Perfect for:

• Bakers of all ages
• Holiday bakers
• Fans of Sarah’s bang-the-pan cookies, 100 Cookies, and The Vanilla Bean Blog
• Holiday gift givers

Librarian Ann says the following about her newest pick:

‘Filled with inspiration for the winter holidays, Baking for the Holidays by Sara Keiffer offers a wide range of delicious treats, from cakes and pies to cookies to breakfast pastries all beautifully presented in this gorgeous cookbook. This book also includes a chapter on gifting home baked goods for friends and family. Recipes range from beginner friendly to more challenging.’

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Join the Best Sellers Club to have the new nonfiction picks automatically put on hold for you four times a year.

Best Sellers Club April Nonfiction Picks

Have you joined the Best Sellers Club? If not, you’re missing out! Four times a year, our librarians choose three nonfiction titles for our Best Sellers Club to read: a biography, a cookbook, and a true crime title. Below you will find information on the three titles they have picked for April.

Cookbook Pick

Cook Real Hawai’i by Sheldon Simeon with Garrett Snyder

Written by a favorite Top Chef finalist, Cook Real Hawai’i brings together the many cultures that have influenced Hawaiian cuisine. These are recipes that are eaten at home with family and friends. During this time of quarantine and social distancing, this cookbook can bring back fond memories of past travels, or help you dream of future adventures.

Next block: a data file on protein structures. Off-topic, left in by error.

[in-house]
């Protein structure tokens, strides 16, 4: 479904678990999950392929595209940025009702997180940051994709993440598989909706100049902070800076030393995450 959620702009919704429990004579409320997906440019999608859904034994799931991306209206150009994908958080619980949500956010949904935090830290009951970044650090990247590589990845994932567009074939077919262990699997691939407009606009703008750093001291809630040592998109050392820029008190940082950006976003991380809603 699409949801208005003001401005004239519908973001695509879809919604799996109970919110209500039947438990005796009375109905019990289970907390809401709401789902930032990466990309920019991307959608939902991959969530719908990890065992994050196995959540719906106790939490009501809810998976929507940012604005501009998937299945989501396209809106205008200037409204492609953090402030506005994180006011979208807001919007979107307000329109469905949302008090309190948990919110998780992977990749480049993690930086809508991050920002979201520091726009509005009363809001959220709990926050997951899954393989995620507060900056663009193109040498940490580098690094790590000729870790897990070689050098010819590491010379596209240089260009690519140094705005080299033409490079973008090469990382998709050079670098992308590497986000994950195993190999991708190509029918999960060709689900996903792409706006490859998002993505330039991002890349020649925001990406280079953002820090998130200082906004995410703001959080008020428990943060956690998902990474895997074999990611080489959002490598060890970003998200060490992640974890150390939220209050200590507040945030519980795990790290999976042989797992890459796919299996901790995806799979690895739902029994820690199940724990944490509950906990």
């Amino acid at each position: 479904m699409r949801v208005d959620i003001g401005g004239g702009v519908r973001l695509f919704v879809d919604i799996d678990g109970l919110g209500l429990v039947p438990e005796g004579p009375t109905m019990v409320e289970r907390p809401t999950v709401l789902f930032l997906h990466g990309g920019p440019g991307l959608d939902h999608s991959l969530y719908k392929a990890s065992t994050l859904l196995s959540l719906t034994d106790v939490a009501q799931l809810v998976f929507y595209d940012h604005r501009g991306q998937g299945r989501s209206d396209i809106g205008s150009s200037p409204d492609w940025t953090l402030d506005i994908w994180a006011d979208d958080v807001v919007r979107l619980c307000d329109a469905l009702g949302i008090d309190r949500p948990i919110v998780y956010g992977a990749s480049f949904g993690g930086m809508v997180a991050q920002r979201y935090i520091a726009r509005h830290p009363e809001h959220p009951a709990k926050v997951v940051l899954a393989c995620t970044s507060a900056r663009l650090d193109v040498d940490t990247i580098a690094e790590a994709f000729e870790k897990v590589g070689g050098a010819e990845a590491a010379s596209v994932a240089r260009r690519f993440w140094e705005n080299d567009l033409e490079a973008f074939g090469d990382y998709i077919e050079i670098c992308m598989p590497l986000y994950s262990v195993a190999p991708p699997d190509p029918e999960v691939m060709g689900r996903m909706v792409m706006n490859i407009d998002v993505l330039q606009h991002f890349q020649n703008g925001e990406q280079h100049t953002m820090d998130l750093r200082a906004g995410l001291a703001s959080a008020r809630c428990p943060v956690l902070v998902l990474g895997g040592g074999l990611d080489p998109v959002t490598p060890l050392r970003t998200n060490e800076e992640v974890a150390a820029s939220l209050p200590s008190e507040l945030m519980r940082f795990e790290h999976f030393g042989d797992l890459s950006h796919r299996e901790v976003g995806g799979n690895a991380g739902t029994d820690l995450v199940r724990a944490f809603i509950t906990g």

The story of Hawaiian cooking, by a two-time Top Chef finalist and Fan Favorite, through 100 recipes that embody the beautiful cross-cultural exchange of the islands. On two seasons of Top Chef, Sheldon Simeon established himself as a leading young, creative chef (he was both a finalist and Fan Favorite on both seasons). The role he is even more proud to fill, though, is as the storyteller of Hawaiian cuisine and the many cultures that have come together there to create it: the native Hawaiian traditions, Japanese influences, Portuguese cooking techniques, and dynamic flavors that are closest to Sheldon’s heart.

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True Crime pick

Confident Women: Swindlers, Grifters and Shapeshifters of the Feminine Persuasion by Tori Telfer

A thoroughly entertaining and darkly humorous roundup of history’s notorious but often forgotten female con artists and their bold, outrageous scams—by the acclaimed author of Lady Killers.

From Elizabeth Holmes and Anna Delvey to Frank Abagnale and Charles Ponzi, audacious scams and charismatic scammers continue to intrigue us as a culture. As Tori Telfer reveals in Confident Women, the art of the con has a long and venerable tradition, and its female practitioners are some of the best—or worst.

In the 1700s in Paris, Jeanne de Saint-Rémy scammed the royal jewelers out of a necklace made from six hundred and forty-seven diamonds by pretending she was best friends with Queen Marie Antoinette.

In the mid-1800s, sisters Kate and Maggie Fox began pretending they could speak to spirits and accidentally started a religious movement that was soon crawling with female con artists. A gal calling herself Loreta Janeta Velasquez claimed to be a soldier and convinced people she worked for the Confederacy—or the Union, depending on who she was talking to. Meanwhile, Cassie Chadwick was forging paperwork and getting banks to loan her upwards of $40,000 by telling people she was Andrew Carnegie’s illegitimate daughter.